Thursday, April 30, 2009

Do the Clothes Have an Emperor?

Perhaps (please let it be so) the President is being very circumspect lest he prejudice any possible torture prosecutions by preconvicting in the court of public opinion, but he sure does sound like a gutless weenie when he addresses the issue. He might be better advised to do something...Presidential, like, "Because some are calling for prosecutions and I don't wish to prejudice such proceedings, I feel I must limit what I say on these matters...." But no, instead he bloviates about it with such things as:

What I've said -- and I will repeat -- is that waterboarding violates our ideals and our values. I do believe that it is torture. I don't think that's just my opinion; that's the opinion of many who've examined the topic. And that's why I put an end to these practices.

I agree, water boarding is torture and "waterboarding violates our ideals and our values." But that second locution makes it sound like a matter of bad form (as does the term "short cut" which Obama twice used for it), like wearing a miniskirt to church, or improving he lie of your tee shot, or saying "Bullshit," on network TV. Of course it doesn't just violate our ideals and values; it violates our laws. Even Ron Reagan's crooked-ass "Justice" Department prosecuted waterboarding as a violent crime. Is Holder not up to the standards of Ed Meese?

And then of course there's this, from the Barack Obombast:

I am absolutely convinced it was the right thing to do, not because there might not have been information that was yielded by these various detainees who were subjected to this treatment, but because we could have gotten this information in other ways, in ways that were consistent with our values, in ways that were consistent with who we are.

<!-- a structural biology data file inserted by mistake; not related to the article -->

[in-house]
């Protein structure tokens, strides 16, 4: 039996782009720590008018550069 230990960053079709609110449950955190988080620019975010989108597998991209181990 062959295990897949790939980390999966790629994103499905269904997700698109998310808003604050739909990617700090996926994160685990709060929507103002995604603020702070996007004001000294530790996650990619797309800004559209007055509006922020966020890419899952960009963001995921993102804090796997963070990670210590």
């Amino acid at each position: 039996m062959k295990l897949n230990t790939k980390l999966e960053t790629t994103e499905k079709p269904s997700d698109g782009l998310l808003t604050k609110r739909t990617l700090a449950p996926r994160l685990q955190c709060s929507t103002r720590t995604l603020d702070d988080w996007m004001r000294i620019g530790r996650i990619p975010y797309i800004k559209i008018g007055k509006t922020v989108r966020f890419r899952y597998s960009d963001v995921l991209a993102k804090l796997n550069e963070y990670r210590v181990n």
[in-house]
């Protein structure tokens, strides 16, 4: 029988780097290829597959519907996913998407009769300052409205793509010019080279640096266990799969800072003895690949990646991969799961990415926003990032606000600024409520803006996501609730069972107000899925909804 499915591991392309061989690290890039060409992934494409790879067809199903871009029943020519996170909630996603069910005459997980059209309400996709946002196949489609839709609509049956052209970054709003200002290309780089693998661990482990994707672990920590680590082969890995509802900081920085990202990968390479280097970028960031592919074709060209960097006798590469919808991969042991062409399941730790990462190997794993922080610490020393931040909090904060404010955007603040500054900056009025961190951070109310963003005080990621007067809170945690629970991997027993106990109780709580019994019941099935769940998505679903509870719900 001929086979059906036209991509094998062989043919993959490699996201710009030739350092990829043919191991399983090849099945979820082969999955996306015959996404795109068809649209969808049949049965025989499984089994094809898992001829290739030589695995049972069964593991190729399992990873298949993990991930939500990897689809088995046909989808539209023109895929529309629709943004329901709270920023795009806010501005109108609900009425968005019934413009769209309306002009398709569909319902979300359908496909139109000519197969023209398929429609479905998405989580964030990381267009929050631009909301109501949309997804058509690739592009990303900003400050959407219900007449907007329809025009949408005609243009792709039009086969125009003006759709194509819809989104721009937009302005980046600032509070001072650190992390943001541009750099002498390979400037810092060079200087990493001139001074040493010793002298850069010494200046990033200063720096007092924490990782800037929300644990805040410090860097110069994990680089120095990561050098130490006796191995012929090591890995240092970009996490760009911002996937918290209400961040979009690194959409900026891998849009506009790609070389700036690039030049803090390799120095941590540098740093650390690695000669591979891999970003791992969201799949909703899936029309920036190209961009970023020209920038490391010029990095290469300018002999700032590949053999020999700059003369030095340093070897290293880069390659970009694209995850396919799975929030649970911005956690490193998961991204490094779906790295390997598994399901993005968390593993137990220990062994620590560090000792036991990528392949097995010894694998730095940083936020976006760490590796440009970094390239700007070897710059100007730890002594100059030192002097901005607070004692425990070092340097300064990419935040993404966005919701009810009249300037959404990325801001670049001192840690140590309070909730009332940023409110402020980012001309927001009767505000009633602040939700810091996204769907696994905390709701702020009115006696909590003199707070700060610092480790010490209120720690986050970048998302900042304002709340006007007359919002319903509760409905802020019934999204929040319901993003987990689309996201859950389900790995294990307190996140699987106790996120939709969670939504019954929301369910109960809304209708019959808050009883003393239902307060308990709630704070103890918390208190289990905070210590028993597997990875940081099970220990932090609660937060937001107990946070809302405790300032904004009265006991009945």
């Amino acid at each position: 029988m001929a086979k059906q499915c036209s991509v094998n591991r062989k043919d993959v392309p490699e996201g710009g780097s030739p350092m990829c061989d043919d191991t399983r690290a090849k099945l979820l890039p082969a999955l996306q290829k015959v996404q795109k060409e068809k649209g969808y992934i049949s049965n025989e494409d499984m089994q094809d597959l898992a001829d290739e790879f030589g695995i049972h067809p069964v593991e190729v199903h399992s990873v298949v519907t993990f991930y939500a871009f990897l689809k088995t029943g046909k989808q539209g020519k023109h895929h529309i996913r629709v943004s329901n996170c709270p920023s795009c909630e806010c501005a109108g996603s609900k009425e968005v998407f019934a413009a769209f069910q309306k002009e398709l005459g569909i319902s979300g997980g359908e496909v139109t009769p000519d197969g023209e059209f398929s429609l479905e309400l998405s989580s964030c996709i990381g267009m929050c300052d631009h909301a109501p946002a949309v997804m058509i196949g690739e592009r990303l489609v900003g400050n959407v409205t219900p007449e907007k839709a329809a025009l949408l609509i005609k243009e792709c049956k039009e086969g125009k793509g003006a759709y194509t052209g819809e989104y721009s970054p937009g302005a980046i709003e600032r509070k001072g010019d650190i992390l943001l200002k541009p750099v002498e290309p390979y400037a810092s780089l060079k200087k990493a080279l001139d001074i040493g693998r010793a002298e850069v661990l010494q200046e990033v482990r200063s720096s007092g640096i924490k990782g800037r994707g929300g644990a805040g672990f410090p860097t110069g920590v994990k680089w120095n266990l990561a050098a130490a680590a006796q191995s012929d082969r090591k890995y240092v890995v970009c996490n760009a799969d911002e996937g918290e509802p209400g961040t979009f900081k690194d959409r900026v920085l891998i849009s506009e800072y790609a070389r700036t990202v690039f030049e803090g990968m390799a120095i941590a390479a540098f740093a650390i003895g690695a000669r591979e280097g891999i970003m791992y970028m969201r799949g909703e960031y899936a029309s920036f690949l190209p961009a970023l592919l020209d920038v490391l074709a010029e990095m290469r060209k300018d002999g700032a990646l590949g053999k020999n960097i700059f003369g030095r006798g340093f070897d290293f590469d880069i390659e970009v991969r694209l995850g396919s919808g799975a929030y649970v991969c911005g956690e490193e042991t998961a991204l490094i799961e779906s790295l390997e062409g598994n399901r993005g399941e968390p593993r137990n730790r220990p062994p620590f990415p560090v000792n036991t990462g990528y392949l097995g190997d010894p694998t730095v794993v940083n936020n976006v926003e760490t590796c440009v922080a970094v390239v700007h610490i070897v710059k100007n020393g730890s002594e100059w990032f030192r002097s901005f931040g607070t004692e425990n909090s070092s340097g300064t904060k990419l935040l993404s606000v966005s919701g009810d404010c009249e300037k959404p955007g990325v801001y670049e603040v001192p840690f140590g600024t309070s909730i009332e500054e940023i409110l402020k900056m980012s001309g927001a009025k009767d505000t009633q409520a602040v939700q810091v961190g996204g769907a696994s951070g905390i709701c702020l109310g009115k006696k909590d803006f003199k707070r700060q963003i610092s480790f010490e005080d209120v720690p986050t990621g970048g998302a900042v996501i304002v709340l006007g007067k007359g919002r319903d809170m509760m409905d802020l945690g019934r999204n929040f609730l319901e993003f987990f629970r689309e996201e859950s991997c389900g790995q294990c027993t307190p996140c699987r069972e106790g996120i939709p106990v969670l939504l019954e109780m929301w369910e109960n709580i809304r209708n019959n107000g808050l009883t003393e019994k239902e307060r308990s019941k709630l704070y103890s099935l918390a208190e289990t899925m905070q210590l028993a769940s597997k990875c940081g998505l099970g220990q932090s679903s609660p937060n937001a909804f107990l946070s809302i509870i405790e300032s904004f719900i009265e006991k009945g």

First of, this seems to concede (albeit in a tellingly roundabout, convoluted manner) that some valuable information was gained throught torture -- which notion I doubt absolutely, and which notion has been directly contradicted by many people in position to know. Second, it wallows into sentimental bullshit, which misses the moral point in a way that seems part of Obama's own Exceptionalism. He seems to think, with Bush, that Americans are just good. "We don't torture." No matter about the pictures, and the blood and the deaths and the reams of testimony and the appalling paper trail. Torture just isn't "consistent with who we are." Well, sorry Mr. President, but a hell of a lot of us are just fine with torture, because they think it works, or because they're bigots and don't care if it works -- they just like the idea of getting medieval on someone. But more importantly, if we don't prosecute those who did it, then we do do it. Then we are precisely the people who do it.

Monday, April 27, 2009

Migrate, Adapt or Die

There is much wailing these days about the impending death of newspapers and other traditional media (print magazines, the big three networks), but the newspapers, with their slavish Establishmentarian outlook deserve their impending death for delivering suhc a crappy outmoded product, at least as much as do the Big Three automakers. Many innocent, and a few noble parties will be injured in these collapses, it's true, but for the most part we should say good riddance with each closing. It's not like they provided us with 'the news we need' to avoid the calamities of the GOP hegemony -- 9/11, needless war, Depression, disgrace, wholesale corruption etc etc. Nor can the journamalists, even now, admit that these things have happened -- because they were so complicit, derelict, negligent, incompetent etc in these devolutions.